It’s important to remember that technology has its limitations. We’ve all experienced the pain of trying to call our bank, GP, or utility provider, pressing an infinite number of keys only to get through to an automated voice that will make us wait on the line whilst letting us know that we’re number 20 in the queue. And now we are at the point where even the ‘person’ we are talking to is a digital platform with the advent of chatbots and virtual assistants.

Companies claim that this automation of communication with the customer is making their journey much more efficient and streamlined. But is that really the case, or are companies just putting up a barrier between them and their customers?

Although this increased separation from the customer has provided brands with huge challenges, it has simultaneously brought with it huge opportunities as well. And that opportunity isn’t necessarily replacing the human workforce with automated platforms or robots.

Striking the right balance

To capitalise on the phone conversations that companies and their customer service staff have with customers, brands will in fact need to turn toward AI and machine learning.

Unfortunately, where chatbots and voice assistants are being used by companies as a replacement rather than enhancement, the technology is beginning to get a bad name for itself. However, there are alternative ways to benefit from the technology and they aren’t the only way for companies to make use of AI.

AI is now being developed that can truly revolutionise customer service by allowing companies the opportunity to analyse phone calls and immediately pick up essential data from them. As such, the next big move for the telecoms industry when it comes to AI will be towards integrating the technology into telephony platforms in order to help companies figure out what the immediate benefits of the data they have access to is for everyone.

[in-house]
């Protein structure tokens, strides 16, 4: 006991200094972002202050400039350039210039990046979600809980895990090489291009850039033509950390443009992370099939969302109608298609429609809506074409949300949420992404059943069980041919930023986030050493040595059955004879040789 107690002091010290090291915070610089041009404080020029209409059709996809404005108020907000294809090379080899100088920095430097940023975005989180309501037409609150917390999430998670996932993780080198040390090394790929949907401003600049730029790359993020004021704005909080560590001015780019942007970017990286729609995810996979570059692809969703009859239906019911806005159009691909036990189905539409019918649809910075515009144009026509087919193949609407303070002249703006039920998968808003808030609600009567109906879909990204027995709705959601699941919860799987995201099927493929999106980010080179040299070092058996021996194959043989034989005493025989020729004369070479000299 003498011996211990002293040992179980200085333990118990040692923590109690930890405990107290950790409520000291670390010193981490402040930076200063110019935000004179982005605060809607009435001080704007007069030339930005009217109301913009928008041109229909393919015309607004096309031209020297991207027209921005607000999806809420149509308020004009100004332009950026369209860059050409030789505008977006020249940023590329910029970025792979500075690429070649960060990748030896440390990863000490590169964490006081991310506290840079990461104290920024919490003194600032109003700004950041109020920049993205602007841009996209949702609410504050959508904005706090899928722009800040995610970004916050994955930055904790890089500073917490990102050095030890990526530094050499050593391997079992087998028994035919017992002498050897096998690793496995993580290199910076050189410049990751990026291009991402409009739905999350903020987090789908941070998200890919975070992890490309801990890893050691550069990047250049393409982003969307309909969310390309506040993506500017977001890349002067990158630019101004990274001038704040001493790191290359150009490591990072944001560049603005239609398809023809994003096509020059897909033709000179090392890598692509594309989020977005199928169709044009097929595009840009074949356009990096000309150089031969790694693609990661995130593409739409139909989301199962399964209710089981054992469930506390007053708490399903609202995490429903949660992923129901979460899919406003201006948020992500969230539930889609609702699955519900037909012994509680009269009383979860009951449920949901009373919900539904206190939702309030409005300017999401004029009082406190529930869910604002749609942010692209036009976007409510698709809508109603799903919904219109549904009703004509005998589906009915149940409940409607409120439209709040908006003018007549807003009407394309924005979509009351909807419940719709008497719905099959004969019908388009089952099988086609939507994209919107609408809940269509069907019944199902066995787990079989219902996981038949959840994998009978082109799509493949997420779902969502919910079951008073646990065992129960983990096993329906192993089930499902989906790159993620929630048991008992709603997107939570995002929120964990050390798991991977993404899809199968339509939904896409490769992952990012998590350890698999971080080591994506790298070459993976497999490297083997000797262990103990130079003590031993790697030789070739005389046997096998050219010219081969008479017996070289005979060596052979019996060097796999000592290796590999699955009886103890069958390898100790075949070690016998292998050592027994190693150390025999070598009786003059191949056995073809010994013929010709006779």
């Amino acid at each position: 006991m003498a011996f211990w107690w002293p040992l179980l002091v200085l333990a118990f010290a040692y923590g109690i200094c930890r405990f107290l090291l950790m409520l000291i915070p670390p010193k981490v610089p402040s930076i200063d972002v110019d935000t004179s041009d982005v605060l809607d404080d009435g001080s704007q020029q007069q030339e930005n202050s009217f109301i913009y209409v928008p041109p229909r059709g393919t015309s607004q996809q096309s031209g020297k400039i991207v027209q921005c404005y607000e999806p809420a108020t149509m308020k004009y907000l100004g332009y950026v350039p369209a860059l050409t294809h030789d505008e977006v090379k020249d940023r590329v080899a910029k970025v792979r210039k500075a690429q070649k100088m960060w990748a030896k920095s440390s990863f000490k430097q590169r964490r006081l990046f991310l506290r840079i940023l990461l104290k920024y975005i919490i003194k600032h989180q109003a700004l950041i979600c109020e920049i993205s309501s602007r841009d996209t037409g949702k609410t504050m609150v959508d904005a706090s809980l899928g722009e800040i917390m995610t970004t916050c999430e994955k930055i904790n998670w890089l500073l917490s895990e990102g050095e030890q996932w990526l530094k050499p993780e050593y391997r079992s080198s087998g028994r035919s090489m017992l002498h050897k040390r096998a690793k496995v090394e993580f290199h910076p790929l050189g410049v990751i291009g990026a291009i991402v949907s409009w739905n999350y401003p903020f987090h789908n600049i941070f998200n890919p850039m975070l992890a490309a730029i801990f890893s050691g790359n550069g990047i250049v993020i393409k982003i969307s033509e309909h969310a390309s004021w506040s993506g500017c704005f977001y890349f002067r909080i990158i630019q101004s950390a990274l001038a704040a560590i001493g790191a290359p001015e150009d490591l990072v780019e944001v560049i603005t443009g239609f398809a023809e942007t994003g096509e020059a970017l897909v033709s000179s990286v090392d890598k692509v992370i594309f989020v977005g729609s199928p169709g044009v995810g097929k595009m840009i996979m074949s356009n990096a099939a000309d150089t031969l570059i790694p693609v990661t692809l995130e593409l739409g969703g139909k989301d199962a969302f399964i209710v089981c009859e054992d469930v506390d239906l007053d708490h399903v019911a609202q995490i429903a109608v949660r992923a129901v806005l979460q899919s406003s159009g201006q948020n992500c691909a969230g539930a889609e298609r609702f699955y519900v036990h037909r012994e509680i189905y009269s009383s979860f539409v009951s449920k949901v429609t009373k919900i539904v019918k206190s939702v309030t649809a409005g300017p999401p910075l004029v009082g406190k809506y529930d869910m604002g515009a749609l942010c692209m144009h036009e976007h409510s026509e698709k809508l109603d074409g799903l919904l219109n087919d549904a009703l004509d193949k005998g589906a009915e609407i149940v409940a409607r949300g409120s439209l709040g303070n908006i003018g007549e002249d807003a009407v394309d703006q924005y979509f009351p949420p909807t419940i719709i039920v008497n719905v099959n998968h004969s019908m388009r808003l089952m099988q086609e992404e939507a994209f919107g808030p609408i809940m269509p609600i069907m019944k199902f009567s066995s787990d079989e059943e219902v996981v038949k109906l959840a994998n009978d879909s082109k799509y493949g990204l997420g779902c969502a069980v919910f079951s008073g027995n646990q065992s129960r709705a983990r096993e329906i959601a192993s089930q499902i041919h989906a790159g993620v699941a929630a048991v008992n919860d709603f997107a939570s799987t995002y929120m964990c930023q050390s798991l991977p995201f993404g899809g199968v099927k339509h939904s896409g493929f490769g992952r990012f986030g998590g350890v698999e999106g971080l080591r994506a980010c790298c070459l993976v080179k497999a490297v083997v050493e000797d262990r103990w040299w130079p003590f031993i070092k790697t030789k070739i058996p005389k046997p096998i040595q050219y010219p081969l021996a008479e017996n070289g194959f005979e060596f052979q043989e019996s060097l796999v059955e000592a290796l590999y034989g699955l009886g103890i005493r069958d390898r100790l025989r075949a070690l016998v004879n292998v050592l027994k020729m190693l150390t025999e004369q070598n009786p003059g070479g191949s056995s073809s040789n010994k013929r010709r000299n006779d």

“Our future with machines is going to be one of partnership and enhancement, not sweeping replacement.”

For instance, AI can analyse phone calls to determine the tone of the call, i.e. whether it was a positive or negative interaction, and deliver this analysis to managers, allowing them to better train call agents and gather statistics on them, which will in turn improve and automate the process.

On top of this, using AI to analyse phone conversations will help companies improve their telephony offering, through the ability to offer a more personalised service and reduce waiting times. Imagine how much more enjoyable the phone experience could be if you called up your service provider and were automatically directed towards the agent best equipped to deal with your query.

These sorts of analytics capabilities could also mean that when a customer calls, the integrated AI technology will be able to tell the agent who the customer is, what they previously called about, the sentiment of those interactions, what products they have purchased, and so on.